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Even in recent years the problem of human interference in sound models continues to haunt me.

sophisticated model and we both stuck in a small fortune to test it. I was absolutely convinced of the soundness of the intellectual model and therefore was very disappointed that after our formal review six months later, the fund had not lived up to my reasonable and valid expectations. After some forensic work, it transpired that my Indian partner, who was in charge of running the model, was subtly interfering in many decisions by slipping in some complex option strategies as in his (admittedly brilliant) mind, he knew better! On a slightly different tack, upon browsing through an obscure bookshop in Amsterdam, I came across a thesis written by a PhD candidate on the simple use of relative strengths for portfolio construction. On my return to Hong Kong, I tested this model on the Hong Kong stock market and frankly was not surprised to see how it outperformed all the unit trusts in this sector. One of the model’s strong points was that it only required a few hours each quarter to re-balance the portfolio and therein lay the problem. I

explained the model to a number of unit trust managers, suggesting how they could significantly improve their performance. However, they all pointed out that they could not possibly adopt this model as their superiors would think that they weren’t earning their pay if they only worked a few hours a quarter - so they were condemned to continue their mediocre performance. Even in recent years the problem of human interference in sound models continues to haunt me, much to my professional annoyance. With the advances in artificial intelligence and computerised trading, it should in theory go away - but of course it never will. In the meantime, the market will always remain the market, ever-changing, ever-shifting and presenting new challenges on a regular basis.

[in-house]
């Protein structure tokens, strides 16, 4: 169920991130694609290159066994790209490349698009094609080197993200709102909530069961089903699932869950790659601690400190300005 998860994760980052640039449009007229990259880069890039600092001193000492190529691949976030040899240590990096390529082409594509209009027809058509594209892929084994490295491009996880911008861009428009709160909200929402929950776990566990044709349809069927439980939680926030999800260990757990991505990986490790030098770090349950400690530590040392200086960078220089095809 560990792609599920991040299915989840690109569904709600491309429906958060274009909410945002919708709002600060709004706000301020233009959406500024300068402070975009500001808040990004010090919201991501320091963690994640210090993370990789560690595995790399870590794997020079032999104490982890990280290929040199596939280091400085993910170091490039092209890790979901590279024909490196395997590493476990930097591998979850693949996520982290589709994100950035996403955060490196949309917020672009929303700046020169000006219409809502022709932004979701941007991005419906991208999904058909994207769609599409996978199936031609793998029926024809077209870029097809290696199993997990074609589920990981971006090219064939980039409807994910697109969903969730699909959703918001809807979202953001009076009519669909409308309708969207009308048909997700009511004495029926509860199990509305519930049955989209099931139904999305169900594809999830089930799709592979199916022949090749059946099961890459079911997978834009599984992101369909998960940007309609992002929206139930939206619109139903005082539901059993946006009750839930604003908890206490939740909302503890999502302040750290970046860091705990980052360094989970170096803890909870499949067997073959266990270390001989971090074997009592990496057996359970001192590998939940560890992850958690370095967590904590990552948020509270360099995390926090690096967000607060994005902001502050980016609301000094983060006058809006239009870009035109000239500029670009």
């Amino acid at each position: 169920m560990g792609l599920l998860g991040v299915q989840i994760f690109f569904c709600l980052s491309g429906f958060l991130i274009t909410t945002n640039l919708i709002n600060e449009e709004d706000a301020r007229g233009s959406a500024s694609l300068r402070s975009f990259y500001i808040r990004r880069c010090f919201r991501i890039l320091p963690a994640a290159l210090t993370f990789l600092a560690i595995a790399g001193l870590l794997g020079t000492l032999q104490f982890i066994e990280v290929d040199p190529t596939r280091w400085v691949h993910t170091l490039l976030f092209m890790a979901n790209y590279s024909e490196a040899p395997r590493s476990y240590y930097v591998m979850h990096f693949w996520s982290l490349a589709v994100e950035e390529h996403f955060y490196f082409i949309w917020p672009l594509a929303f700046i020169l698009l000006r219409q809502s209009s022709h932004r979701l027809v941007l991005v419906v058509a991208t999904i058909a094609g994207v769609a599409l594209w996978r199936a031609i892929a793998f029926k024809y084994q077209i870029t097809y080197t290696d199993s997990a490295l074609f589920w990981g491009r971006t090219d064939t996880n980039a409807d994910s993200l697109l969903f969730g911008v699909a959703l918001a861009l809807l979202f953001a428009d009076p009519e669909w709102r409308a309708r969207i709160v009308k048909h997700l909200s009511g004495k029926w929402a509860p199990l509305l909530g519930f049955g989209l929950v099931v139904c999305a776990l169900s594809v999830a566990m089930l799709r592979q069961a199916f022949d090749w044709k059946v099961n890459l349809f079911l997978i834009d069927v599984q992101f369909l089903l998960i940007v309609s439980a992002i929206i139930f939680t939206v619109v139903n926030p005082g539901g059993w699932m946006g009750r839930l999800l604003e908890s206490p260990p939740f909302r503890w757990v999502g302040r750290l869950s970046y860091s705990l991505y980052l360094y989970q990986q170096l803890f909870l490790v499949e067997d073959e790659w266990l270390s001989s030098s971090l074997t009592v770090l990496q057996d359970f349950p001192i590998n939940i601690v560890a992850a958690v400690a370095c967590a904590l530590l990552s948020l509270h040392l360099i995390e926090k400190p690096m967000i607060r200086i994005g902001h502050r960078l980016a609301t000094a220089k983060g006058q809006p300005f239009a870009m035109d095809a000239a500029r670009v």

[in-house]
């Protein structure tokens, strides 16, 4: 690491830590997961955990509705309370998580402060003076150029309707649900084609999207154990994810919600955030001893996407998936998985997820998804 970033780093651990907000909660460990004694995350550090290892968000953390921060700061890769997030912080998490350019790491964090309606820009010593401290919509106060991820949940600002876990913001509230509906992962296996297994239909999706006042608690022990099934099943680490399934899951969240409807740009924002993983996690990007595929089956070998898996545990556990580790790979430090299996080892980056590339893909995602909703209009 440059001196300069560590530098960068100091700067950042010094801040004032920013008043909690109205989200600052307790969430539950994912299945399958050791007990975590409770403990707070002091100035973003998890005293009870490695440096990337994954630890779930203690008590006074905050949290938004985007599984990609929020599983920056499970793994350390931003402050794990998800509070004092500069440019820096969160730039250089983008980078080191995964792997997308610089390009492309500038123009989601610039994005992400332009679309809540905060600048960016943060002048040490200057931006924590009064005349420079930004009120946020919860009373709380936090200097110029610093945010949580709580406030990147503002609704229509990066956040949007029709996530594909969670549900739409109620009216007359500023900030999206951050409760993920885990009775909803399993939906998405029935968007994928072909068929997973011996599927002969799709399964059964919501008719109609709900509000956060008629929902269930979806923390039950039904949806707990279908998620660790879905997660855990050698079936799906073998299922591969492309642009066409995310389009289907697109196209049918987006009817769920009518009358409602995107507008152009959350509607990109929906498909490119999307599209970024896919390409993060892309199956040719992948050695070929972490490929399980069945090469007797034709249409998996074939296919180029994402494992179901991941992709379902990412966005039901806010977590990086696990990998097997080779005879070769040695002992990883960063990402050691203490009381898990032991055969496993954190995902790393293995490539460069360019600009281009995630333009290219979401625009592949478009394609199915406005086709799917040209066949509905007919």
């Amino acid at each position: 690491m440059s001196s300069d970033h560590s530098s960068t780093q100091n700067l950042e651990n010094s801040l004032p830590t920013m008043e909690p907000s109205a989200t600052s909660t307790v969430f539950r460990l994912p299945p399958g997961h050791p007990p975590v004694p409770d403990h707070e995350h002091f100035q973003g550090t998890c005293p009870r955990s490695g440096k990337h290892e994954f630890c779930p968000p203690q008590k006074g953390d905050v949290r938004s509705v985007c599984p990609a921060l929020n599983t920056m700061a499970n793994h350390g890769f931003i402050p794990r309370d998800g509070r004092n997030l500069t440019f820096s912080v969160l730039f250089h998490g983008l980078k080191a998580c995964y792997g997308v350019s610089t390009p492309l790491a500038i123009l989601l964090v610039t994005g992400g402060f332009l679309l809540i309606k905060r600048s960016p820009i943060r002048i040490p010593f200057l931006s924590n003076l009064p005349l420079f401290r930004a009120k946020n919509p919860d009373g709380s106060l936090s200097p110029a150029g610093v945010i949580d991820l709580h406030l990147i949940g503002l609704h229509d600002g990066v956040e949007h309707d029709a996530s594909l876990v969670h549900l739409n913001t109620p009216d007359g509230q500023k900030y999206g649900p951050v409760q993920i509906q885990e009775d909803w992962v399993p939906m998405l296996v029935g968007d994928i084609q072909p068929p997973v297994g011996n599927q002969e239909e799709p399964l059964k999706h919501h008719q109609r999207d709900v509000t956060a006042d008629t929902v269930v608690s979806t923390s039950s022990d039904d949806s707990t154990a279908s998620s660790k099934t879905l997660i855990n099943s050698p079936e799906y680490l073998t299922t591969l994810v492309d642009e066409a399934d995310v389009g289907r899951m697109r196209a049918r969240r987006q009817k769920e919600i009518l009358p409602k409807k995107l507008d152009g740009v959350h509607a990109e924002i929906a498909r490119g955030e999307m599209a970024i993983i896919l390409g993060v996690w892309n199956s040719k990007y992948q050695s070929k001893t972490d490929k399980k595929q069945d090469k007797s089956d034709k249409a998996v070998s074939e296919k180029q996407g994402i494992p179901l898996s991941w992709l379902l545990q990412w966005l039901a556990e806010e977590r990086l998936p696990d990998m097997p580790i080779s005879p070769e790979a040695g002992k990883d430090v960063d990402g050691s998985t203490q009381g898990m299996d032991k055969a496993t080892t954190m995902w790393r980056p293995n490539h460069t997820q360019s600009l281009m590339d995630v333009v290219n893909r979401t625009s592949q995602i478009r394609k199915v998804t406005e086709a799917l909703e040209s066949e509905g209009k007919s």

#TradingThought Hoad, S. (2016) Mind Medicine for Traders & Investors. Book Review by Simon Gray Stephen Hoad is an economics graduate and member of the STA with 20 years’ experience in trading and risk management in the City of London. On leaving the City in 2014, he founded his own company to provide training for private investors and traders based on technical analysis, risk management and behavioural psychology. While communicating with his clients through THE STOP HUNTER, he realised that his daily motivational quotes and proverbs were circulated more widely (‘re-tweeted’) than the market news and technical charts they accompanied. These quotes form the basis of this book. Arguing that prowess in technical and fundamental analysis is not sufficient for determining success or failure in financial markets, Hoad suggests that the right psychological mindset is also required. He claims that his clients’ use of quotes enhances their trading by “inspiring them to think and act differently to achieve better results”. So, the central tenet of this book is that the contemplation of motivational quotes will assist traders to improve their mind-set, and that this will, in turn, enhance their trading ability. Along with quotes, Hoad also includes proverbs, sayings, mottos and idioms. These are drawn from all available sources: ancient and modern, eastern and western. So it should come as no surprise that Herodotus is quoted on the same page as Bruce Springsteen and Donald Trump, or that quotes from Winston Churchill and George Orwell are found sandwiched between the sayings of Confucius and Nicole Elliott. The book is organised into six sections starting with #TradingJourney which emphasises the role of education, knowledge and experience in creating a trader’s own individual character and personality. A trader’s success will largely depend on how well he understands himself and his own motivation as this will affect his reaction to market